Real Property

Real Property - BUSINESS LAW II Real Property Real Property...

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    BUSINESS LAW II Real Property
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    Real Property Real property is land, and those things  that are attached to or embedded in the  land Real property is immovable, or attached  to something immoveable
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    Fixtures Defined.  Personal property that is attached to  or used with real property so that it is no  longer personal property. It becomes part of  the real property Ownership.  Fixtures belong to the real  property owner. Transfer of ownership of real  property transfers ownership of the fixtures
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    Estate of Parker v. Parker,  text pg 585
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    Fixtures Factors Indicating an Item is a Fixture Attachment to Real Property Adaptation to the Location.  When an item  would be of little value except for use with real  property, the item is likely to be a fixture  The degree to which the item is necessary or  beneficial to the use of real property. The greater, the  more likely we are talking about a fixture Examples are keys, custom sized window screens  and storm windows Intent of the Annexor.   Viewed objectively. Subjective intent is not relevant
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    Trade Fixtures Personal property attached to leased  premises by a tenant for the purpose of  carrying on a trade or business Trade fixtures normally remain the  tenant’s personal property and may be  removed at lease end If removal would result in substantial  damage, trade fixtures cannot be removed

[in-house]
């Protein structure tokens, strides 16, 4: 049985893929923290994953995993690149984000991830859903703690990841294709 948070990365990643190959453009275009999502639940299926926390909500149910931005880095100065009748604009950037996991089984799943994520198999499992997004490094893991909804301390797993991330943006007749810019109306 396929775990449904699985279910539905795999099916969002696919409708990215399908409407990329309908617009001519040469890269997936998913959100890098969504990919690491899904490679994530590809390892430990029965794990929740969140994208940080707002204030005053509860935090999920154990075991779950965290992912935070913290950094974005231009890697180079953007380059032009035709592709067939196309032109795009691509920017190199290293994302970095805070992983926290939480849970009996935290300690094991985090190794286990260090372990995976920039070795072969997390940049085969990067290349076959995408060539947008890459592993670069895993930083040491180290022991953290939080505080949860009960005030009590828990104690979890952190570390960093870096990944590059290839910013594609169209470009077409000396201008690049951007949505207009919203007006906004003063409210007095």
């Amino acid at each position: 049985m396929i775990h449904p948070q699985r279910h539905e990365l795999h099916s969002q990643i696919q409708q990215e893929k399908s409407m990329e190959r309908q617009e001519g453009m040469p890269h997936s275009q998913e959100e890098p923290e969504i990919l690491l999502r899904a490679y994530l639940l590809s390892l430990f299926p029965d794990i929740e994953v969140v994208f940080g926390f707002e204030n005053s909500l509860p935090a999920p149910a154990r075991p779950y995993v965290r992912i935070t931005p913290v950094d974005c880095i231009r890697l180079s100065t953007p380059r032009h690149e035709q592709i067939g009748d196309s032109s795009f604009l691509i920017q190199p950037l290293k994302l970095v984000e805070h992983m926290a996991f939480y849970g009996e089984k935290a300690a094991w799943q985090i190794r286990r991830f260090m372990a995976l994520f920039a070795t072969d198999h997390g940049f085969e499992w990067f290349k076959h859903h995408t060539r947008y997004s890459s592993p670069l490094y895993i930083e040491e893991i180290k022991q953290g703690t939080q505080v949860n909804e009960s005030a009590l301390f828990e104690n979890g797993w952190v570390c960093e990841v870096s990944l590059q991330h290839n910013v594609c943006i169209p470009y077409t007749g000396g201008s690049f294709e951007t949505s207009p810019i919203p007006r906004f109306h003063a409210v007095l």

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    Trade Fixtures Lease for Definite Period.  Tenant  must remove trade fixtures by end of  the lease Lease for Indefinite Period.  Tenant  must remove within a reasonable time  after the lease expires Trade fixtures not removed in time  become the landlord’s property
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    Estates in Land Our system of real property ownership  descends from English Common Law That system descends from times of  feudalism It is very complicated and often  confusing
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    Fee Simple Absolute This is full ownership of land The owner in fee simple can hold the land  indefinitely and pass it on to descendants The owner can dispose of the property as it  sees fit The owner can also grant rights to others,  such as mortgages, leases, and split some of  the rights, such as mineral rights, from use of  the surface
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    Life Estate A life estate lasts only for a time measured by  the interest holder’s life, or the life of another  person The life tenant is obligated to avoid acts that  would result in permanent damage to the  property Upon the death of the “target individual,” the  property reverts to the grantor or to the  person designated by the grantor
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This note was uploaded on 05/04/2008 for the course BUAD 495 taught by Professor Mamun,todd during the Spring '07 term at USC.

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Real Property - BUSINESS LAW II Real Property Real Property...

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